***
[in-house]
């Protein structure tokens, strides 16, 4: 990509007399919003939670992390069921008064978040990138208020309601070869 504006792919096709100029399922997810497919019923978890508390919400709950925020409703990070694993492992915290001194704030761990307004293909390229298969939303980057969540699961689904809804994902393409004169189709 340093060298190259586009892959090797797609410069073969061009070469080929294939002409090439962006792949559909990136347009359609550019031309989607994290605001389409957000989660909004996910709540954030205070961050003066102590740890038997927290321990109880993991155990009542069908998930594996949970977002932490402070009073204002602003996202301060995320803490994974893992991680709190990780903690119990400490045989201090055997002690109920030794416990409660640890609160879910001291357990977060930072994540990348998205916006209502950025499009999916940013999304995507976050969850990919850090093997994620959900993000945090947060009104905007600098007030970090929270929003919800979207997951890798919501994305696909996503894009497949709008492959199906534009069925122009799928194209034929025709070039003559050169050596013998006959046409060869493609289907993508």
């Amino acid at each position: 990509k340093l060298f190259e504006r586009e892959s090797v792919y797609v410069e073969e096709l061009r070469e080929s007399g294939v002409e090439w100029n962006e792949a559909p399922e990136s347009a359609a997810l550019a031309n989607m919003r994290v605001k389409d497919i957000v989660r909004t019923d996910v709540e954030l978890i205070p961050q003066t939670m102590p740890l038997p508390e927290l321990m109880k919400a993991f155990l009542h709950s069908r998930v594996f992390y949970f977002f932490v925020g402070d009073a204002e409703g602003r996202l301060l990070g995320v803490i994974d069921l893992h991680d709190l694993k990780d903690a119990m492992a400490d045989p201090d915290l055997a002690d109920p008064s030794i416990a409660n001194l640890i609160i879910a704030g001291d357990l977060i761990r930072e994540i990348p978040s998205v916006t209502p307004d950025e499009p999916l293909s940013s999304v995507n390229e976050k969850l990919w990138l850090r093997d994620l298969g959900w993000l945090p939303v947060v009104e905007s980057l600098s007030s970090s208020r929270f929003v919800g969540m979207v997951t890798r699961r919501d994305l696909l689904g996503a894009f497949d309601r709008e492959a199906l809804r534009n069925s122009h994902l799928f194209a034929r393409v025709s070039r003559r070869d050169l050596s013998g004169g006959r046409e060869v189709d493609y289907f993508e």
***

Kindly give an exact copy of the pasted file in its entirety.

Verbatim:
[in-house]
């Protein structure tokens, strides 16, 4: 990509007399919003939670992390069921008064978040990138208020309601070869 504006792919096709100029399922997810497919019923978890508390919400709950925020409703990070694993492992915290001194704030761990307004293909390229298969939303980057969540699961689904809804994902393409004169189709 340093060298190259586009892959090797797609410069073969061009070469080929294939002409090439962006792949559909990136347009359609550019031309989607994290605001389409957000989660909004996910709540954030205070961050003066102590740890038997927290321990109880993991155990009542069908998930594996949970977002932490402070009073204002602003996202301060995320803490994974893992991680709190990780903690119990400490045989201090055997002690109920030794416990409660640890609160879910001291357990977060930072994540990348998205916006209502950025499009999916940013999304995507976050969850990919850090093997994620959900993000945090947060009104905007600098007030970090929270929003919800979207997951890798919501994305696909996503894009497949709008492959199906534009069925122009799928194209034929025709070039003559050169050596013998006959046409060869493609289907993508």
């Amino acid at each position: 990509k340093l060298f190259e504006r586009e892959s090797v792919y797609v410069e073969e096709l061009r070469e080929s007399g294939v002409e090439w100029n962006e792949a559909p399922e990136s347009a359609a997810l550019a031309n989607m919003r994290v605001k389409d497919i957000v989660r909004t019923d996910v709540e954030l978890i205070p961050q003066t939670m102590p740890l038997p508390e927290l321990m109880k919400a993991f155990l009542h709950s069908r998930v594996f992390y949970f977002f932490v925020g402070d009073a204002e409703g602003r996202l301060l990070g995320v803490i994974d069921l893992h991680d709190l694993k990780d903690a119990m492992a400490d045989p201090d915290l055997a002690d109920p008064s030794i416990a409660n001194l640890i609160i879910a704030g001291d357990l977060i761990r930072e994540i990348p978040s998205v916006t209502p307004d950025e499009p999916l293909s940013s999304v995507n390229e976050k969850l990919w990138l850090r093997d994620l298969g959900w993000l945090p939303v947060v009104e905007s980057l600098s007030s970090s208020r929270f929003v919800g969540m979207v997951t890798r699961r919501d994305l696909l689904g996503a894009f497949d309601r709008e492959a199906l809804r534009n069925s122009h994902l799928f194209a034929r393409v025709s070039r003559r070869d050169l050596s013998g004169g006959r046409e060869v189709d493609y289907f993508e």